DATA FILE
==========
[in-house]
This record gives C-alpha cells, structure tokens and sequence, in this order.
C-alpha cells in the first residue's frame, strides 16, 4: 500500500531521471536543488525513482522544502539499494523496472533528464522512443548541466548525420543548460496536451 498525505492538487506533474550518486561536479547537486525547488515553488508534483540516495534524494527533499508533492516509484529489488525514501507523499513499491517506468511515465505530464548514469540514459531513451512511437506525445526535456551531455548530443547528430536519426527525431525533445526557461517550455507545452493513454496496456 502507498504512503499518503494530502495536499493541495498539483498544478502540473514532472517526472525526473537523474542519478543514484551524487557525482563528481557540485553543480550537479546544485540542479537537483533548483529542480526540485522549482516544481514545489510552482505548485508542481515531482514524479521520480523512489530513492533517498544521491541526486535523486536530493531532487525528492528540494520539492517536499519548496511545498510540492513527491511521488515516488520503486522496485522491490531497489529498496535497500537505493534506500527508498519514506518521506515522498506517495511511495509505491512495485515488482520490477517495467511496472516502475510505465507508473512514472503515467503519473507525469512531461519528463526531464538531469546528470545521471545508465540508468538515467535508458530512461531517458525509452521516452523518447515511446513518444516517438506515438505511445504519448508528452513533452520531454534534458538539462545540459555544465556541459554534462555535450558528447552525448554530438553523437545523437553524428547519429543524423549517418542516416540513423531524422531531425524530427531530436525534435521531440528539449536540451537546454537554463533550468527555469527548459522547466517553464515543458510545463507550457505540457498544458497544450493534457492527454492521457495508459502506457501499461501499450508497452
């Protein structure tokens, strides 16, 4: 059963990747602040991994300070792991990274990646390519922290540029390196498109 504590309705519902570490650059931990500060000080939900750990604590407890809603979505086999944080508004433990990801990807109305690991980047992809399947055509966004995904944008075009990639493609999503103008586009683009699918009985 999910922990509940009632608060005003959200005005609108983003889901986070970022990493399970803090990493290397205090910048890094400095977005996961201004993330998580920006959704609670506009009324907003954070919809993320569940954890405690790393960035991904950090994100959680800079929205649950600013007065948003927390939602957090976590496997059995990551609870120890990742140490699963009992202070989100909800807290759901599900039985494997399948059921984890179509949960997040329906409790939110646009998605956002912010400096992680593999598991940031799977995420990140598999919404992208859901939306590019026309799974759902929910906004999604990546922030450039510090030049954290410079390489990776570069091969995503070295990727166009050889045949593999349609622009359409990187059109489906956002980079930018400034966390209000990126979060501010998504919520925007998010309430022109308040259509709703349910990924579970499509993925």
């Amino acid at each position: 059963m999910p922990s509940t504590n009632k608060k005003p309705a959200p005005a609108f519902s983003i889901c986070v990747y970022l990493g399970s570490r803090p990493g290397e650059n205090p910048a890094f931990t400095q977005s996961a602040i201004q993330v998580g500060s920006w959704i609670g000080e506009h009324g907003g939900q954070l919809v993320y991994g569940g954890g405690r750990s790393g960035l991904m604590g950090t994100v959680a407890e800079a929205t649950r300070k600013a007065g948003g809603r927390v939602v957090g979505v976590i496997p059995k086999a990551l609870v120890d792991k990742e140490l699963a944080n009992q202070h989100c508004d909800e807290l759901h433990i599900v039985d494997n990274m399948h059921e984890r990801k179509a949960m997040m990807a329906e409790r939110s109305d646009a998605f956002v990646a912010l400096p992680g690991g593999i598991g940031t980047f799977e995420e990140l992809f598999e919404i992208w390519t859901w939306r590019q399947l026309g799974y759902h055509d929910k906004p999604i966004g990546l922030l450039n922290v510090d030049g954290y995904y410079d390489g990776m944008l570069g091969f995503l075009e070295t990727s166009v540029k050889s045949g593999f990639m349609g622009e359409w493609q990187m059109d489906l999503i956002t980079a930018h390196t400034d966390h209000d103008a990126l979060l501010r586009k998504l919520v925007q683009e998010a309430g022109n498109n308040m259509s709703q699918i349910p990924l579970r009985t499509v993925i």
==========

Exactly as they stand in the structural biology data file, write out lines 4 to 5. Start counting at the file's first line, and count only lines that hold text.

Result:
């Protein structure tokens, strides 16, 4: 059963990747602040991994300070792991990274990646390519922290540029390196498109 504590309705519902570490650059931990500060000080939900750990604590407890809603979505086999944080508004433990990801990807109305690991980047992809399947055509966004995904944008075009990639493609999503103008586009683009699918009985 999910922990509940009632608060005003959200005005609108983003889901986070970022990493399970803090990493290397205090910048890094400095977005996961201004993330998580920006959704609670506009009324907003954070919809993320569940954890405690790393960035991904950090994100959680800079929205649950600013007065948003927390939602957090976590496997059995990551609870120890990742140490699963009992202070989100909800807290759901599900039985494997399948059921984890179509949960997040329906409790939110646009998605956002912010400096992680593999598991940031799977995420990140598999919404992208859901939306590019026309799974759902929910906004999604990546922030450039510090030049954290410079390489990776570069091969995503070295990727166009050889045949593999349609622009359409990187059109489906956002980079930018400034966390209000990126979060501010998504919520925007998010309430022109308040259509709703349910990924579970499509993925």
């Amino acid at each position: 059963m999910p922990s509940t504590n009632k608060k005003p309705a959200p005005a609108f519902s983003i889901c986070v990747y970022l990493g399970s570490r803090p990493g290397e650059n205090p910048a890094f931990t400095q977005s996961a602040i201004q993330v998580g500060s920006w959704i609670g000080e506009h009324g907003g939900q954070l919809v993320y991994g569940g954890g405690r750990s790393g960035l991904m604590g950090t994100v959680a407890e800079a929205t649950r300070k600013a007065g948003g809603r927390v939602v957090g979505v976590i496997p059995k086999a990551l609870v120890d792991k990742e140490l699963a944080n009992q202070h989100c508004d909800e807290l759901h433990i599900v039985d494997n990274m399948h059921e984890r990801k179509a949960m997040m990807a329906e409790r939110s109305d646009a998605f956002v990646a912010l400096p992680g690991g593999i598991g940031t980047f799977e995420e990140l992809f598999e919404i992208w390519t859901w939306r590019q399947l026309g799974y759902h055509d929910k906004p999604i966004g990546l922030l450039n922290v510090d030049g954290y995904y410079d390489g990776m944008l570069g091969f995503l075009e070295t990727s166009v540029k050889s045949g593999f990639m349609g622009e359409w493609q990187m059109d489906l999503i956002t980079a930018h390196t400034d966390h209000d103008a990126l979060l501010r586009k998504l919520v925007q683009e998010a309430g022109n498109n308040m259509s709703q699918i349910p990924l579970r009985t499509v993925i």